I'm a whole host of ethnicities(Japanese, Chinese, Italian, Jewish). I've always felt Judaism resonated with my soul whether or not that has something to do with my ancestry I'm not so sure but I would one day like to convert in order to attain spiritual fulfillment . My paternal grandmother was Jewish but she converted at quite a young age to Catholicism which leaves to wonder whether under the current law of return I would be allowed to take aliyah given that she left the religion. Thanks in advance
"Brother Daniel" was a Jew by birth who converted to Catholicism and became a Carmelite monk and later applied to immigrate to Israel under the "Law of Return". The Israeli Supreme Court ruled that a Jew who converted to another religion is NOT eligible for Aliyah. So in your case, you are probably not eligible since you are even two generations from that Jewish relative AND since she is a paternal grandmother who did not raise her children Jewish, no movement would consider you Jewish through her bloodline. You would probably be eligible if it was your maternal grandmother since then many Orthodox rabbis would think that you are Jewish by ancestry. For more details about "Who is a Jew" and "Law of Return", see: www.myjewishlearning.com/israel/History/1948-1967/Building_the_State/law-of-return.shtml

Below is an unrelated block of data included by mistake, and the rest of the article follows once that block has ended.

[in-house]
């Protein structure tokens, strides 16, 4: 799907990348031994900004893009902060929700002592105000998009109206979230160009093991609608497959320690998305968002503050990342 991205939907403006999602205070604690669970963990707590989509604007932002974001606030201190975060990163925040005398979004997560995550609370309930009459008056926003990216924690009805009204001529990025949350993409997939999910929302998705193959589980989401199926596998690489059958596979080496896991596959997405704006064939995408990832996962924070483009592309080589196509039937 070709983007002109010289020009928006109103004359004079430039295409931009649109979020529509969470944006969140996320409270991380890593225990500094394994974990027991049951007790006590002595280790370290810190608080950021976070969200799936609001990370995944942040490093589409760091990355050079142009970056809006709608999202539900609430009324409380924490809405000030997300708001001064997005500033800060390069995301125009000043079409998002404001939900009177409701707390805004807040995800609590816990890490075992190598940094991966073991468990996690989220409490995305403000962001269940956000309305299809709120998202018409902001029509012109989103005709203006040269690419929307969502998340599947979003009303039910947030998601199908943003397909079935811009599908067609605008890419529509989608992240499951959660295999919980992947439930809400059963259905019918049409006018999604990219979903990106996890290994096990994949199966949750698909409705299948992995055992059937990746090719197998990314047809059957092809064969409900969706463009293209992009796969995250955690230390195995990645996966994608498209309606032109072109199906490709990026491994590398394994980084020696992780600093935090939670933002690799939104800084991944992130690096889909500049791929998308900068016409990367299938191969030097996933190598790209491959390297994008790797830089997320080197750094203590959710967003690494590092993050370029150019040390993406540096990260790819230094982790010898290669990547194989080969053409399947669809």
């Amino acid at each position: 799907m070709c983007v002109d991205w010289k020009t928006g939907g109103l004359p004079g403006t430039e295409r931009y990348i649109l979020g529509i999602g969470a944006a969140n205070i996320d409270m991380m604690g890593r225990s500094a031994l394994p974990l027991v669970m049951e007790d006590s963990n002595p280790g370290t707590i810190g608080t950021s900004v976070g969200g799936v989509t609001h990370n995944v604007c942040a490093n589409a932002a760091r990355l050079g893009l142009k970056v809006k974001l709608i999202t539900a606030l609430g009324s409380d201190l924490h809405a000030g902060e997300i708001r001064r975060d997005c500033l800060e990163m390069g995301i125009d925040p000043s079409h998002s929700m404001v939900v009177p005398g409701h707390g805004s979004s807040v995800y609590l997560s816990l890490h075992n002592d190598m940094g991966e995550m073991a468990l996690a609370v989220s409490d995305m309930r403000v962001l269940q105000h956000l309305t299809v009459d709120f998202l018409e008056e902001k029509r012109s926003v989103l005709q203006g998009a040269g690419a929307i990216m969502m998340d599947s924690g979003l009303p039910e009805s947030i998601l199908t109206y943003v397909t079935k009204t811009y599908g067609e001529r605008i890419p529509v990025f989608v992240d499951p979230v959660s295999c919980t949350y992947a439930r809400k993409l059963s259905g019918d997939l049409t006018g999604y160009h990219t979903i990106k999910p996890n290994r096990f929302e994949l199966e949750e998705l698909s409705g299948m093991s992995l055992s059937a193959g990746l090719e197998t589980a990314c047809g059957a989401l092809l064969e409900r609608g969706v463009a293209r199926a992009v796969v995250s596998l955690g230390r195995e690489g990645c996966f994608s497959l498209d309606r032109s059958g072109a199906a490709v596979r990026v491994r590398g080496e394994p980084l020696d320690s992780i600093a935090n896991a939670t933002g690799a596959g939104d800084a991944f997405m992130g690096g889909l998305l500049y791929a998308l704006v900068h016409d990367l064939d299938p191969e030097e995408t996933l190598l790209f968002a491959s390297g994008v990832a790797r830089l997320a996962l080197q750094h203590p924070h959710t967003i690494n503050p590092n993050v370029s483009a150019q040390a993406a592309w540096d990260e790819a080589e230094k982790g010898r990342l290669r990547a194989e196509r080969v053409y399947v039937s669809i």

However, if you would want to make Aliyah, I would assume that you are interested in enough in Judaism to convert. So I would advise you to convert first and then make Aliyah. Do not move to Israel first because in Israel only certain Orthodox rabbis are qualified to do conversions that will be officially recognized and there is a huge backlog of people who want to convert in Israel.
Last Edit: Aug 26, 2013 9:45:57 GMT -5 by Debbie B.: added link to reference for "Law of Return"